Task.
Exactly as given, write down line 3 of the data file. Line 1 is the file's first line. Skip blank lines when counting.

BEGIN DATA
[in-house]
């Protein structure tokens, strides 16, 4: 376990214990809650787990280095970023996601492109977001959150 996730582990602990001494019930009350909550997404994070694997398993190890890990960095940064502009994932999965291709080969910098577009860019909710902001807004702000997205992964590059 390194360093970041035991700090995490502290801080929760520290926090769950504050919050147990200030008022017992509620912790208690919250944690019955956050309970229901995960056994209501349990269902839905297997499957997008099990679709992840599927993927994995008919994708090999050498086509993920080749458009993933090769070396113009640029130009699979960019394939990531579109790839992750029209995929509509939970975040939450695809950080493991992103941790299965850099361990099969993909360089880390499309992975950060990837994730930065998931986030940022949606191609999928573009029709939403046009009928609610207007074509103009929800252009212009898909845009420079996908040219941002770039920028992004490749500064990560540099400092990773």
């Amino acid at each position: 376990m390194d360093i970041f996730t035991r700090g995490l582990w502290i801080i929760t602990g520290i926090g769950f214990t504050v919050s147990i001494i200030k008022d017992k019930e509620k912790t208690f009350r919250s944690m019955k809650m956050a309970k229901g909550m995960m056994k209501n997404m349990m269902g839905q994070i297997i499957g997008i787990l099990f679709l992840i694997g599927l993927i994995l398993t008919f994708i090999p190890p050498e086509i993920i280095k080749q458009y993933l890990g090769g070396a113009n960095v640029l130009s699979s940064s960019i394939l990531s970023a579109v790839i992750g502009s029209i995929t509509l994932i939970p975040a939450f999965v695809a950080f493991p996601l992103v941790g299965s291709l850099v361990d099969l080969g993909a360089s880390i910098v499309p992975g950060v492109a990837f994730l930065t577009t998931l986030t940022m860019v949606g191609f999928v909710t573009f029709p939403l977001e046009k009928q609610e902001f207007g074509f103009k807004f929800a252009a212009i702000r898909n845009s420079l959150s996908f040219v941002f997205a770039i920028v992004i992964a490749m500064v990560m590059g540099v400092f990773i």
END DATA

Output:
């Amino acid at each position: 376990m390194d360093i970041f996730t035991r700090g995490l582990w502290i801080i929760t602990g520290i926090g769950f214990t504050v919050s147990i001494i200030k008022d017992k019930e509620k912790t208690f009350r919250s944690m019955k809650m956050a309970k229901g909550m995960m056994k209501n997404m349990m269902g839905q994070i297997i499957g997008i787990l099990f679709l992840i694997g599927l993927i994995l398993t008919f994708i090999p190890p050498e086509i993920i280095k080749q458009y993933l890990g090769g070396a113009n960095v640029l130009s699979s940064s960019i394939l990531s970023a579109v790839i992750g502009s029209i995929t509509l994932i939970p975040a939450f999965v695809a950080f493991p996601l992103v941790g299965s291709l850099v361990d099969l080969g993909a360089s880390i910098v499309p992975g950060v492109a990837f994730l930065t577009t998931l986030t940022m860019v949606g191609f999928v909710t573009f029709p939403l977001e046009k009928q609610e902001f207007g074509f103009k807004f929800a252009a212009i702000r898909n845009s420079l959150s996908f040219v941002f997205a770039i920028v992004i992964a490749m500064v990560m590059g540099v400092f990773i």